I ran! Sort of.

I “ran” today! I’ve never really done it before. Running for the purpose of running, I mean. I’ve been wanting to at least attempt a little bit of running ever since the Boston Marathon attacks, and today I started off with this 8 week beginner’s program I found on RunnersWorld. You start off really slow, which is good.

I’m not as cool as all the other people who have taken up running though, because I used a treadmill. I set out to do it outside, but I was feeling lost. I didn’t know which direction to go in, when I should turn around towards back home, and I didn’t know how to time myself… the program starts off with run/walk alternates for 30 minutes, and I needed an easy way to see how many minutes had passed. I wanted to use my ipod, and I didn’t want to carry that plus my phone. And, kind of important, I’m also out of contacts right now. I need to go get an eye exam and reorder. I didn’t want to be running on the sidewalk with my glasses slipping down every minute. So, for now anyway, it’s treadmill. When I’m more comfy I’ll venture outside.

I thought the program had said week 1’s program was to run 2 minutes and walk 1, for a total of 30 minutes. I get home and check my computer, and apparently week 1 is run 1, walk 2. So I technically did week 2’s plan today. What do I do next? (assuming I can keep up with this and not’s just a one-time thing.) Do I continue doing week 2’s plan and do it for two weeks to get back on schedule? Do I go back to week 1’s plan? Do I just take it as it goes?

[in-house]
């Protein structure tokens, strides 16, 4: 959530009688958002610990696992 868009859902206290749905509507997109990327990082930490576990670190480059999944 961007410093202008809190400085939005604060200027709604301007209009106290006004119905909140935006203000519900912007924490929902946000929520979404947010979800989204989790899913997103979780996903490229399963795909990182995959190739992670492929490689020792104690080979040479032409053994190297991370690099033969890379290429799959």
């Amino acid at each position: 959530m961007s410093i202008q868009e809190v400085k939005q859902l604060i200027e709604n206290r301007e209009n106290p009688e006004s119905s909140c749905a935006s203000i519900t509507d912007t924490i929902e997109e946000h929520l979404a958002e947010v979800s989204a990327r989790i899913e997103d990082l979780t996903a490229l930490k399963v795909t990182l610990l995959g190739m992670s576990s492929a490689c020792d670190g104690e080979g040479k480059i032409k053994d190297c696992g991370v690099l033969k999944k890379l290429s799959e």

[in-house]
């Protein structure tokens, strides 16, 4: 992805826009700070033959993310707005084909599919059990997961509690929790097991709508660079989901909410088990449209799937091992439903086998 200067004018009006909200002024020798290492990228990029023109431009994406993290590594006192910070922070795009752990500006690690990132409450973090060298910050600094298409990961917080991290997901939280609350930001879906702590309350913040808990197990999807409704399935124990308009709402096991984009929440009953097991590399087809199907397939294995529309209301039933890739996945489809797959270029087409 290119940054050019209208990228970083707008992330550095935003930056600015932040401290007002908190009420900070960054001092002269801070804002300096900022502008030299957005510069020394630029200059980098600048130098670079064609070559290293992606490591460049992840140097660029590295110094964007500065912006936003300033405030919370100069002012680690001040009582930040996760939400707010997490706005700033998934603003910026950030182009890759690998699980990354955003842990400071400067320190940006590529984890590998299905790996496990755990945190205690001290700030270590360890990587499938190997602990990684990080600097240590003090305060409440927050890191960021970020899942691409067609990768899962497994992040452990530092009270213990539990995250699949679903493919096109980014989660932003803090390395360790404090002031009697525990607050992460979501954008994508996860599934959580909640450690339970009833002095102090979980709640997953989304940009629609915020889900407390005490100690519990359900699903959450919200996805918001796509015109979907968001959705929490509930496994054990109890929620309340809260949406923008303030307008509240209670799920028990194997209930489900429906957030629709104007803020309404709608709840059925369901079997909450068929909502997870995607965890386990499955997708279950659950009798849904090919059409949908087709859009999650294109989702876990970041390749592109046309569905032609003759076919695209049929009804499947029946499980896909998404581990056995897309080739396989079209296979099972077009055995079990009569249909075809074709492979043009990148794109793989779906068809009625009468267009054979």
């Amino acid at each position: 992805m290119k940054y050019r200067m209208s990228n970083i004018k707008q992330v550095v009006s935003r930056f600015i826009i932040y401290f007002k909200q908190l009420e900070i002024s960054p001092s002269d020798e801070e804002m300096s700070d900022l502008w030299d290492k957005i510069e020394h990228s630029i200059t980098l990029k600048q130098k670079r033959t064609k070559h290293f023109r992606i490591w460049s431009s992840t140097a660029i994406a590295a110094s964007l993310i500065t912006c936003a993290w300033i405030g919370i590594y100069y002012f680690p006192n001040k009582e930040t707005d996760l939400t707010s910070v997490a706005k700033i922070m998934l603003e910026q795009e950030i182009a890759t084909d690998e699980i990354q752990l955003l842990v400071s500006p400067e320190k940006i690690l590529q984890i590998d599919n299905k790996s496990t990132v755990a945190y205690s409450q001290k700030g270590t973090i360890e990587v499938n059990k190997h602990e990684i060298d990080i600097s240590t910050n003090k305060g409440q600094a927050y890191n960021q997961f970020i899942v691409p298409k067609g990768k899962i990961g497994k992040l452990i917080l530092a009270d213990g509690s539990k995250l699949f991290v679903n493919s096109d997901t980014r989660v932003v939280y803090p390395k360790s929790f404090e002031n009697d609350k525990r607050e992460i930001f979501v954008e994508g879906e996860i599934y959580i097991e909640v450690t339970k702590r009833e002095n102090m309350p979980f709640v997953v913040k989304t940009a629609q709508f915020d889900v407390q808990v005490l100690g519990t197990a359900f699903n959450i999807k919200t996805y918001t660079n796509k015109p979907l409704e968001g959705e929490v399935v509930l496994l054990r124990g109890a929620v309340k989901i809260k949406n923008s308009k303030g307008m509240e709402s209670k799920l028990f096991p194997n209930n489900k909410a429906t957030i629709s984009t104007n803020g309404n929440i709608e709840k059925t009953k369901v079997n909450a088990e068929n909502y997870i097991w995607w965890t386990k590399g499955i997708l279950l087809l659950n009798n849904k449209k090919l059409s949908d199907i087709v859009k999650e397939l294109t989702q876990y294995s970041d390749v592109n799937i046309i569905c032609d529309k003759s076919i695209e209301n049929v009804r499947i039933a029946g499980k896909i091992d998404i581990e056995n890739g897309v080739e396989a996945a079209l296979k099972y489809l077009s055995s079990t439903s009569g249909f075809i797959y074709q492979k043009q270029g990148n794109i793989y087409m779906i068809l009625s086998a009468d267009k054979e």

I ran slowly I’m pretty sure. But that’s ok. The point of trying this was to make me want to do it again, not to push myself to the extremes. Which is of course what I always want to do. But what I did today was totally something I could do again. It was a workout, but not a kill-myself workout. Tomorrow on the plan is “walk easy for 30 minutes.” That’s not bad at all. Then, since the program begins on a Monday, I’ll probably repeat day 1 and day 2 on Monday/Tuesday to get on its schedule. Again, assuming I keep getting myself up and out to do this. And now it is time for shower and comfypants.

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3 Comments

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3 responses to “I ran! Sort of.

  1. Meh, there’s no reason to knock treadmill running—it has its place (and I’m sure I’ll be using the one in our new apartment complex when the weather is bad, especially during the worst of winter). And something is definitely better than nothing! Whatever makes it easier to get moving, you know?

    One thing you should keep in mind if/when you eventually want to transition to running outside is that it is definitely different (I know this more from having done a done of reading about running recently than from experience, but it makes sense to me). The treadmill helps propel you along, in a way, and you lose that on solid ground. The surface in the outside world is obviously not even, either, so you’ll strengthen different muscles by running outside (without looking this up specifically, I’m thinking this applies especially to the ankle region). Basically, you’ll want to expect that it will be harder for a variety of reasons, so that when you get out there you don’t (1) get discouraged and (2) push yourself too hard and end up hurting yourself.